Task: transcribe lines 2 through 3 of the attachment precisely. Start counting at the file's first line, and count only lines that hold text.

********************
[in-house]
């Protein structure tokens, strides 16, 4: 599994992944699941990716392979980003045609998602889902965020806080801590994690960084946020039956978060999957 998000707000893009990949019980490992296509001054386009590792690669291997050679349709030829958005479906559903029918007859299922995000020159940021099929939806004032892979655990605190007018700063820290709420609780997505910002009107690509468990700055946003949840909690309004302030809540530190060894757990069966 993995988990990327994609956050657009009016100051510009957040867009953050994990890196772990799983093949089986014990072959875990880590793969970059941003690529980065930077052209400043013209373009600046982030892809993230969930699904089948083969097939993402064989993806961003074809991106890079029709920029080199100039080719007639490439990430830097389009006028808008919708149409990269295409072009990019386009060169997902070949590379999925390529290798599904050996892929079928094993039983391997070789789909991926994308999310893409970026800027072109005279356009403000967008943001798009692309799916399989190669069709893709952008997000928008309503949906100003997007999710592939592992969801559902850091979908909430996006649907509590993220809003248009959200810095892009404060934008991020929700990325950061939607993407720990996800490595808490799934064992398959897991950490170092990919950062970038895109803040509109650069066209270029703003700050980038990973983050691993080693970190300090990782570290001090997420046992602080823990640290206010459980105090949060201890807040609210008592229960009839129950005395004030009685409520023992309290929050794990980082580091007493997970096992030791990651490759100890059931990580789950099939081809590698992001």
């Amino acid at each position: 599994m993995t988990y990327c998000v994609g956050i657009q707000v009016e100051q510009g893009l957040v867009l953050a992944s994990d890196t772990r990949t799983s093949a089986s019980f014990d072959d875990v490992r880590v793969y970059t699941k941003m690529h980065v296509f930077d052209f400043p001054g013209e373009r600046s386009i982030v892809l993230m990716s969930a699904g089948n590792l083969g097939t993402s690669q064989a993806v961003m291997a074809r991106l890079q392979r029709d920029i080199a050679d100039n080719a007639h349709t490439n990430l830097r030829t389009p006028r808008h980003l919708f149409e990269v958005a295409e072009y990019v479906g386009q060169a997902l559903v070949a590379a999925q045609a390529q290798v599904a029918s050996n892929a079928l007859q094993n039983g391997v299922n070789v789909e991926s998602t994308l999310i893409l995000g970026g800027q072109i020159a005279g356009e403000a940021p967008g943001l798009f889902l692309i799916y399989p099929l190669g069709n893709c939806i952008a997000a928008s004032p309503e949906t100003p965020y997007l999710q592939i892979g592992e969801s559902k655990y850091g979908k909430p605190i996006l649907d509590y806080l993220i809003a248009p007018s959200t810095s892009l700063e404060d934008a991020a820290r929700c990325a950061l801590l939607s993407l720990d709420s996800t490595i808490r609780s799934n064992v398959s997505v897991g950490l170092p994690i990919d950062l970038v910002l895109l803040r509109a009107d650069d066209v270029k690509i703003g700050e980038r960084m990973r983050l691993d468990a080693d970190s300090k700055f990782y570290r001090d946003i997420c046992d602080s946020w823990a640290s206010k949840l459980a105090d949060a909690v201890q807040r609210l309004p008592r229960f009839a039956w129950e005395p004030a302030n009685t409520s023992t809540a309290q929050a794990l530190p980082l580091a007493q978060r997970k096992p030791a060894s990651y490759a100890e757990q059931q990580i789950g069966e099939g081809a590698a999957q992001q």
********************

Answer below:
């Protein structure tokens, strides 16, 4: 599994992944699941990716392979980003045609998602889902965020806080801590994690960084946020039956978060999957 998000707000893009990949019980490992296509001054386009590792690669291997050679349709030829958005479906559903029918007859299922995000020159940021099929939806004032892979655990605190007018700063820290709420609780997505910002009107690509468990700055946003949840909690309004302030809540530190060894757990069966 993995988990990327994609956050657009009016100051510009957040867009953050994990890196772990799983093949089986014990072959875990880590793969970059941003690529980065930077052209400043013209373009600046982030892809993230969930699904089948083969097939993402064989993806961003074809991106890079029709920029080199100039080719007639490439990430830097389009006028808008919708149409990269295409072009990019386009060169997902070949590379999925390529290798599904050996892929079928094993039983391997070789789909991926994308999310893409970026800027072109005279356009403000967008943001798009692309799916399989190669069709893709952008997000928008309503949906100003997007999710592939592992969801559902850091979908909430996006649907509590993220809003248009959200810095892009404060934008991020929700990325950061939607993407720990996800490595808490799934064992398959897991950490170092990919950062970038895109803040509109650069066209270029703003700050980038990973983050691993080693970190300090990782570290001090997420046992602080823990640290206010459980105090949060201890807040609210008592229960009839129950005395004030009685409520023992309290929050794990980082580091007493997970096992030791990651490759100890059931990580789950099939081809590698992001």
């Amino acid at each position: 599994m993995t988990y990327c998000v994609g956050i657009q707000v009016e100051q510009g893009l957040v867009l953050a992944s994990d890196t772990r990949t799983s093949a089986s019980f014990d072959d875990v490992r880590v793969y970059t699941k941003m690529h980065v296509f930077d052209f400043p001054g013209e373009r600046s386009i982030v892809l993230m990716s969930a699904g089948n590792l083969g097939t993402s690669q064989a993806v961003m291997a074809r991106l890079q392979r029709d920029i080199a050679d100039n080719a007639h349709t490439n990430l830097r030829t389009p006028r808008h980003l919708f149409e990269v958005a295409e072009y990019v479906g386009q060169a997902l559903v070949a590379a999925q045609a390529q290798v599904a029918s050996n892929a079928l007859q094993n039983g391997v299922n070789v789909e991926s998602t994308l999310i893409l995000g970026g800027q072109i020159a005279g356009e403000a940021p967008g943001l798009f889902l692309i799916y399989p099929l190669g069709n893709c939806i952008a997000a928008s004032p309503e949906t100003p965020y997007l999710q592939i892979g592992e969801s559902k655990y850091g979908k909430p605190i996006l649907d509590y806080l993220i809003a248009p007018s959200t810095s892009l700063e404060d934008a991020a820290r929700c990325a950061l801590l939607s993407l720990d709420s996800t490595i808490r609780s799934n064992v398959s997505v897991g950490l170092p994690i990919d950062l970038v910002l895109l803040r509109a009107d650069d066209v270029k690509i703003g700050e980038r960084m990973r983050l691993d468990a080693d970190s300090k700055f990782y570290r001090d946003i997420c046992d602080s946020w823990a640290s206010k949840l459980a105090d949060a909690v201890q807040r609210l309004p008592r229960f009839a039956w129950e005395p004030a302030n009685t409520s023992t809540a309290q929050a794990l530190p980082l580091a007493q978060r997970k096992p030791a060894s990651y490759a100890e757990q059931q990580i789950g069966e099939g081809a590698a999957q992001q």